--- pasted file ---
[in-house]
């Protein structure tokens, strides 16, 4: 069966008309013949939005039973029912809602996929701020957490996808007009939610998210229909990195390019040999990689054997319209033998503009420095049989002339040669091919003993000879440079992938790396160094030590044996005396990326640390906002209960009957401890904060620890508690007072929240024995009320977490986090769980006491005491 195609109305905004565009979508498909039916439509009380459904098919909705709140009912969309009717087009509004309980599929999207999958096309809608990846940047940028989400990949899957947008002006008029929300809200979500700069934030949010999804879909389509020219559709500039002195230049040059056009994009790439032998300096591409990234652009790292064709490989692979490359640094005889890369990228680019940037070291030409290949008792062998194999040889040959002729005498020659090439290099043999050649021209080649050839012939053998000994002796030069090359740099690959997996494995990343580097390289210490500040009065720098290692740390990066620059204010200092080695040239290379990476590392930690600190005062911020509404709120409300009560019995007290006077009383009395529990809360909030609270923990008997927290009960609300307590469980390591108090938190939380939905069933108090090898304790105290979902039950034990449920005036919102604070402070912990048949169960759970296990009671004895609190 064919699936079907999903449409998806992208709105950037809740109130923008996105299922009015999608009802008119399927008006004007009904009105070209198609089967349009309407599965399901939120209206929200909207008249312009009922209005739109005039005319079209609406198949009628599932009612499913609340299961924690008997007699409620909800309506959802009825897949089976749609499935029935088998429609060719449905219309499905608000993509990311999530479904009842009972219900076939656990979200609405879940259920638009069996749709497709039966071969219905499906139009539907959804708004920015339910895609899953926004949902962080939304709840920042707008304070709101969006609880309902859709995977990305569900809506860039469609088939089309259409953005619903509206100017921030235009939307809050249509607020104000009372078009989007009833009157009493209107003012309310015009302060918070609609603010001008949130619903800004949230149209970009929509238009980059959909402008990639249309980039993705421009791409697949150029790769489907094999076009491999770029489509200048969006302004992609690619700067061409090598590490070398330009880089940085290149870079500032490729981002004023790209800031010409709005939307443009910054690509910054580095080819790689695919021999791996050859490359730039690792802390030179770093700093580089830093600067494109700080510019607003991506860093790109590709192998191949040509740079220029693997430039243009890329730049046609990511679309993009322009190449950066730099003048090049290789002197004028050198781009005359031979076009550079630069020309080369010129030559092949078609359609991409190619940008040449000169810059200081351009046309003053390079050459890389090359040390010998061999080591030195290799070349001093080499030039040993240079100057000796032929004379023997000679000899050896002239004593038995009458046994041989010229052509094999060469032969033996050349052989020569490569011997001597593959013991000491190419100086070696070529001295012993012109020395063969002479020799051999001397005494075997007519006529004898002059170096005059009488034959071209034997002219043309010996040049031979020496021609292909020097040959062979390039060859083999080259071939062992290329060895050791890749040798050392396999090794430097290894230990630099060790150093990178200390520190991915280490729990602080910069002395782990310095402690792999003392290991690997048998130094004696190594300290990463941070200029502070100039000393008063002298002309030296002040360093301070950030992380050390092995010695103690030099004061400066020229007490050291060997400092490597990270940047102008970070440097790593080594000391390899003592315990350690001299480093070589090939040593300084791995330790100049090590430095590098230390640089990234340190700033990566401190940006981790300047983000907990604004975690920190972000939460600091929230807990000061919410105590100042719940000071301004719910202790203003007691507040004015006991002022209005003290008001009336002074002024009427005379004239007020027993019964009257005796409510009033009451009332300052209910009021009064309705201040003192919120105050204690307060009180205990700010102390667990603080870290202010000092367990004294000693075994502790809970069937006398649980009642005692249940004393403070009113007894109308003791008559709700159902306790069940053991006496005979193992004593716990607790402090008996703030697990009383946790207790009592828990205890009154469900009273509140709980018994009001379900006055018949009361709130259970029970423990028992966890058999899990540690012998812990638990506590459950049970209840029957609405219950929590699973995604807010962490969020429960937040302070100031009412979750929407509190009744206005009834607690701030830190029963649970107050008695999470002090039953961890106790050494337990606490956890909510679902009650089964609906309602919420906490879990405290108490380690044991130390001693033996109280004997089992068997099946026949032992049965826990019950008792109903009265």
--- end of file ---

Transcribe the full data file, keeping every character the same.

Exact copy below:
[in-house]
């Protein structure tokens, strides 16, 4: 069966008309013949939005039973029912809602996929701020957490996808007009939610998210229909990195390019040999990689054997319209033998503009420095049989002339040669091919003993000879440079992938790396160094030590044996005396990326640390906002209960009957401890904060620890508690007072929240024995009320977490986090769980006491005491 195609109305905004565009979508498909039916439509009380459904098919909705709140009912969309009717087009509004309980599929999207999958096309809608990846940047940028989400990949899957947008002006008029929300809200979500700069934030949010999804879909389509020219559709500039002195230049040059056009994009790439032998300096591409990234652009790292064709490989692979490359640094005889890369990228680019940037070291030409290949008792062998194999040889040959002729005498020659090439290099043999050649021209080649050839012939053998000994002796030069090359740099690959997996494995990343580097390289210490500040009065720098290692740390990066620059204010200092080695040239290379990476590392930690600190005062911020509404709120409300009560019995007290006077009383009395529990809360909030609270923990008997927290009960609300307590469980390591108090938190939380939905069933108090090898304790105290979902039950034990449920005036919102604070402070912990048949169960759970296990009671004895609190 064919699936079907999903449409998806992208709105950037809740109130923008996105299922009015999608009802008119399927008006004007009904009105070209198609089967349009309407599965399901939120209206929200909207008249312009009922209005739109005039005319079209609406198949009628599932009612499913609340299961924690008997007699409620909800309506959802009825897949089976749609499935029935088998429609060719449905219309499905608000993509990311999530479904009842009972219900076939656990979200609405879940259920638009069996749709497709039966071969219905499906139009539907959804708004920015339910895609899953926004949902962080939304709840920042707008304070709101969006609880309902859709995977990305569900809506860039469609088939089309259409953005619903509206100017921030235009939307809050249509607020104000009372078009989007009833009157009493209107003012309310015009302060918070609609603010001008949130619903800004949230149209970009929509238009980059959909402008990639249309980039993705421009791409697949150029790769489907094999076009491999770029489509200048969006302004992609690619700067061409090598590490070398330009880089940085290149870079500032490729981002004023790209800031010409709005939307443009910054690509910054580095080819790689695919021999791996050859490359730039690792802390030179770093700093580089830093600067494109700080510019607003991506860093790109590709192998191949040509740079220029693997430039243009890329730049046609990511679309993009322009190449950066730099003048090049290789002197004028050198781009005359031979076009550079630069020309080369010129030559092949078609359609991409190619940008040449000169810059200081351009046309003053390079050459890389090359040390010998061999080591030195290799070349001093080499030039040993240079100057000796032929004379023997000679000899050896002239004593038995009458046994041989010229052509094999060469032969033996050349052989020569490569011997001597593959013991000491190419100086070696070529001295012993012109020395063969002479020799051999001397005494075997007519006529004898002059170096005059009488034959071209034997002219043309010996040049031979020496021609292909020097040959062979390039060859083999080259071939062992290329060895050791890749040798050392396999090794430097290894230990630099060790150093990178200390520190991915280490729990602080910069002395782990310095402690792999003392290991690997048998130094004696190594300290990463941070200029502070100039000393008063002298002309030296002040360093301070950030992380050390092995010695103690030099004061400066020229007490050291060997400092490597990270940047102008970070440097790593080594000391390899003592315990350690001299480093070589090939040593300084791995330790100049090590430095590098230390640089990234340190700033990566401190940006981790300047983000907990604004975690920190972000939460600091929230807990000061919410105590100042719940000071301004719910202790203003007691507040004015006991002022209005003290008001009336002074002024009427005379004239007020027993019964009257005796409510009033009451009332300052209910009021009064309705201040003192919120105050204690307060009180205990700010102390667990603080870290202010000092367990004294000693075994502790809970069937006398649980009642005692249940004393403070009113007894109308003791008559709700159902306790069940053991006496005979193992004593716990607790402090008996703030697990009383946790207790009592828990205890009154469900009273509140709980018994009001379900006055018949009361709130259970029970423990028992966890058999899990540690012998812990638990506590459950049970209840029957609405219950929590699973995604807010962490969020429960937040302070100031009412979750929407509190009744206005009834607690701030830190029963649970107050008695999470002090039953961890106790050494337990606490956890909510679902009650089964609906309602919420906490879990405290108490380690044991130390001693033996109280004997089992068997099946026949032992049965826990019950008792109903009265």